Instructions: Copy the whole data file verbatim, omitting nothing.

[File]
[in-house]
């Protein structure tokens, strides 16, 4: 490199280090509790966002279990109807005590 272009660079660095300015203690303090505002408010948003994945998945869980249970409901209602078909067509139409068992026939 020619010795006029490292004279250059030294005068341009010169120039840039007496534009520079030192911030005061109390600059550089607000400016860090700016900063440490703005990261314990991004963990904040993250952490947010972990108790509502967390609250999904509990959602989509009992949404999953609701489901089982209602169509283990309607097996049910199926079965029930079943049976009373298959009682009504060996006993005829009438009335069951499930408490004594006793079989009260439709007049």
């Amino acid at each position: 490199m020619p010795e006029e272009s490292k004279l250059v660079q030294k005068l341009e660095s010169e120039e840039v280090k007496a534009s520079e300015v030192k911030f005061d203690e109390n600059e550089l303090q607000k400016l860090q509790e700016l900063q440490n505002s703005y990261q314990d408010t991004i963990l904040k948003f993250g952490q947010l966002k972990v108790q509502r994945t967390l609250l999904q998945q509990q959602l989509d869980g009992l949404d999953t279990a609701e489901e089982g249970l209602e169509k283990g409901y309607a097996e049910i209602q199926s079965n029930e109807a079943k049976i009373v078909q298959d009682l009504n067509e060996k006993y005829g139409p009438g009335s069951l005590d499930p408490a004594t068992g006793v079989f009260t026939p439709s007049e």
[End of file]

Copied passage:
[in-house]
């Protein structure tokens, strides 16, 4: 490199280090509790966002279990109807005590 272009660079660095300015203690303090505002408010948003994945998945869980249970409901209602078909067509139409068992026939 020619010795006029490292004279250059030294005068341009010169120039840039007496534009520079030192911030005061109390600059550089607000400016860090700016900063440490703005990261314990991004963990904040993250952490947010972990108790509502967390609250999904509990959602989509009992949404999953609701489901089982209602169509283990309607097996049910199926079965029930079943049976009373298959009682009504060996006993005829009438009335069951499930408490004594006793079989009260439709007049």
């Amino acid at each position: 490199m020619p010795e006029e272009s490292k004279l250059v660079q030294k005068l341009e660095s010169e120039e840039v280090k007496a534009s520079e300015v030192k911030f005061d203690e109390n600059e550089l303090q607000k400016l860090q509790e700016l900063q440490n505002s703005y990261q314990d408010t991004i963990l904040k948003f993250g952490q947010l966002k972990v108790q509502r994945t967390l609250l999904q998945q509990q959602l989509d869980g009992l949404d999953t279990a609701e489901e089982g249970l209602e169509k283990g409901y309607a097996e049910i209602q199926s079965n029930e109807a079943k049976i009373v078909q298959d009682l009504n067509e060996k006993y005829g139409p009438g009335s069951l005590d499930p408490a004594t068992g006793v079989f009260t026939p439709s007049e």